Bilateral femoral neck fracture has been reported to be the result of high-energy trauma, high-voltage electrical injury, abnormal anatomy, chronic renal failure, and associated with primary and secondary bone disease such as osteomalacia. In the elderly population, simple trip and fall can lead to bilateral hip injury [4]. Renal osteodystrophy encompasses a number of skeletal abnormalities including osteitis fibrosa, osteomalacia, hyperosteidosis, osteosclerosis, and several types of developmental problems in children [5]. Although the occurrence of fractures in patients with skeletal abnormalities has been established [5], pathologic fracture of the femoral neck [6] is rare and bilateral occurrence is all the more uncommon. Phosphate retention is noted in renal osteodystrophy. Decreased tubular filtration of phosphate combined with increased serum phosphate concentration causes a decrease in 1, 25-dihydroxyvitamin D synthesis. This decreases calcium absorption from the gastrointestinal tract. This causes marked secondary hyperparathyroidism and the serum calcium levels rise partially at the expense of the bones [7]. In the treatment of hip fractures in patients with renal failure, recent reports favored operative treatment. Schaab et al. [8] reported 11 cases of femoral neck fracture in 11 patients with chronic renal failure, seven of whom underwent operations. Morbidity and mortality were analyzed to compare operative and conservative management of femoral neck fractures in dialysis patients. All fractures occurred in older individuals, who had been dependent on dialysis for an average of 9.2 years. Operative management was found to be superior to conservative treatment as far as complications and mortality rates were concerned. Klein et al. [9] reported the first year mortality after surgical treatment of hip fractures in patients with renal failure to be 38%. That study included nine fractures in eight patients with an average age of 63 years; six patients were dependent on dialysis and two patients had functioning renal transplants. The authors stated that operative treatment and aggressive mobilization allow patients with renal failure to regain ambulation and return to the level of independence they had before their hip fracture and to avoid skin breakdown. Hernigou et al. reported a case of 38-year-old woman who developed bilateral simultaneous femoral neck stress fractures after recovering from anorexia nervosa. The patient was managed with dynamic hip screw bilaterally [10]. Unlike this case, our case had bilaterally displaced femur neck fracture which was managed with bilateral total hip arthroplasty in two sittings. Nakanishi et al. conducted a study on 293 patients on chronic dialysis. Their study concluded that femoral neck bone mineral density (BMD) was significantly lower than non-shunted distal radius BMD. However, there was no significant difference between the area under the curves of femoral neck and distal radius BMD for fractures in both men and women [11]. Our patient was a young patient as opposed to the patients included in the study by Klein et al. [9]. CKD is a well-established cause of osteopenia due to renal osteodystrophy. However, no literature to date mentions about CKD, leading to pathological femur neck fracture in a young adult male within 6 months of diagnosis. No literature mentions about the possible adverse effects of Ayurvedic medications in accelerating osteopenia in a diagnosed case of CKD, leading to pathological fracture. This warrants further study about the possible long-term complications of Ayurvedic medications.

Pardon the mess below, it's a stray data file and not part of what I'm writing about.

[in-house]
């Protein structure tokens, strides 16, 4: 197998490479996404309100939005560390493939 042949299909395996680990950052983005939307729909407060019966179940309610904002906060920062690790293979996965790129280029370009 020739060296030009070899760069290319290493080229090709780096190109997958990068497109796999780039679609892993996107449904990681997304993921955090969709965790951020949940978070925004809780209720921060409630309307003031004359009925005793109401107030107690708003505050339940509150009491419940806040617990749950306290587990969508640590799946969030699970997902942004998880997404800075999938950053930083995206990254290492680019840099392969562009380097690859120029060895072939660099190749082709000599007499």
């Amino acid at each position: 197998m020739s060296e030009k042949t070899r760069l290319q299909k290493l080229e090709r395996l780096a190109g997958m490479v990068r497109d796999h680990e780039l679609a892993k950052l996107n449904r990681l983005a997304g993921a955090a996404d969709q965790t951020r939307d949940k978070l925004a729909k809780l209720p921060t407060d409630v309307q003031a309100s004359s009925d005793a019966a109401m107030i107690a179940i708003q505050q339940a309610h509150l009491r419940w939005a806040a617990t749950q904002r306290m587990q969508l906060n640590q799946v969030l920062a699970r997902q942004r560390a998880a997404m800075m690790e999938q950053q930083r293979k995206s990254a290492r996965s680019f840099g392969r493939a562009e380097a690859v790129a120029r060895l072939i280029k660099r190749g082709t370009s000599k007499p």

Conclusion
Although CKD is a well-known cause for osteoporosis, it is a very rare cause for bilateral atraumatic femur neck fracture. Ayurvedic medications along with CKD accelerating osteoporosis have not been mentioned in literature until date and this requires further study in terms of long-term complications.

Clinical Message
Further study has to be done in the field of Ayurvedic medicines with regard to the composition and the side effects. There has to be an adequate documentation and follow-up of patients on Ayurvedic medications to assess the long-term outcomes. This article highlights the fact that Ayurvedic medications have to be used with caution in patients suffering from CKD.

References
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 Dr. Sharath Kittanakere Ramanath Dr. Rahul Hemant Shah  Dr. Y Karthik Pradyumna 

How to Cite This Article: Ramanath S K, Shah R H, Pradyumna Y K. Ayurvedic Medications as Accelerating Cause of Atraumatic Bilateral Femur Neck Fracture in a Young Indian Male with Kidney Disease: A Unique Case Report. Journal of Orthopaedic Case Reports 2019 Jan-Feb; 9(1): 45-48.